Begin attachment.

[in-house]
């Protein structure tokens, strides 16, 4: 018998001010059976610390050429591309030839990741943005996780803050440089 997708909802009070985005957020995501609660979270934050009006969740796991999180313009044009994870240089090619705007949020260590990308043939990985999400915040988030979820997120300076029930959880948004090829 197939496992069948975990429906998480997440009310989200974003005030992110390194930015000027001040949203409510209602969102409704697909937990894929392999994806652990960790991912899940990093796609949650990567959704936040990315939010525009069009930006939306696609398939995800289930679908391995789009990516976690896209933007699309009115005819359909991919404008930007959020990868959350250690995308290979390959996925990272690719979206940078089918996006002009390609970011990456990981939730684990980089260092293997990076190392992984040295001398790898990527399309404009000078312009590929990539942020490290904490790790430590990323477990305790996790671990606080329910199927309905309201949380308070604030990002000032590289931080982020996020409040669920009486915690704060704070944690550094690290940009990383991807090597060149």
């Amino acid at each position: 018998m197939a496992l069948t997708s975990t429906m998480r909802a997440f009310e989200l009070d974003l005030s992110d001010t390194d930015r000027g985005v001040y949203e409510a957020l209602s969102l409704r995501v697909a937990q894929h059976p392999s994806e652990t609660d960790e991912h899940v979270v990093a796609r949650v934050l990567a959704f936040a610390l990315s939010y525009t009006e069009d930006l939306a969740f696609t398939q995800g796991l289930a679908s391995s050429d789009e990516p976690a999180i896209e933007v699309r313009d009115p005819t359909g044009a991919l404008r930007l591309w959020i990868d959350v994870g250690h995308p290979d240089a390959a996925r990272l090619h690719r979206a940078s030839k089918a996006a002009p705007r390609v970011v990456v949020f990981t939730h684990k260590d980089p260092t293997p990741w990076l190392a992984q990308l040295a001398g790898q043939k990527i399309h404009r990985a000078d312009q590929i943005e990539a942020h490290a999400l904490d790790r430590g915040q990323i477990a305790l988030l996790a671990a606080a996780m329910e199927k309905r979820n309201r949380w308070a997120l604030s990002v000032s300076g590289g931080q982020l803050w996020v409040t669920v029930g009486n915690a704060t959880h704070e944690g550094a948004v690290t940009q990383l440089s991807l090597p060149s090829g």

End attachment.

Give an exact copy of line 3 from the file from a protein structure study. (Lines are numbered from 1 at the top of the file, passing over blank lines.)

């Amino acid at each position: 018998m197939a496992l069948t997708s975990t429906m998480r909802a997440f009310e989200l009070d974003l005030s992110d001010t390194d930015r000027g985005v001040y949203e409510a957020l209602s969102l409704r995501v697909a937990q894929h059976p392999s994806e652990t609660d960790e991912h899940v979270v990093a796609r949650v934050l990567a959704f936040a610390l990315s939010y525009t009006e069009d930006l939306a969740f696609t398939q995800g796991l289930a679908s391995s050429d789009e990516p976690a999180i896209e933007v699309r313009d009115p005819t359909g044009a991919l404008r930007l591309w959020i990868d959350v994870g250690h995308p290979d240089a390959a996925r990272l090619h690719r979206a940078s030839k089918a996006a002009p705007r390609v970011v990456v949020f990981t939730h684990k260590d980089p260092t293997p990741w990076l190392a992984q990308l040295a001398g790898q043939k990527i399309h404009r990985a000078d312009q590929i943005e990539a942020h490290a999400l904490d790790r430590g915040q990323i477990a305790l988030l996790a671990a606080a996780m329910e199927k309905r979820n309201r949380w308070a997120l604030s990002v000032s300076g590289g931080q982020l803050w996020v409040t669920v029930g009486n915690a704060t959880h704070e944690g550094a948004v690290t940009q990383l440089s991807l090597p060149s090829g």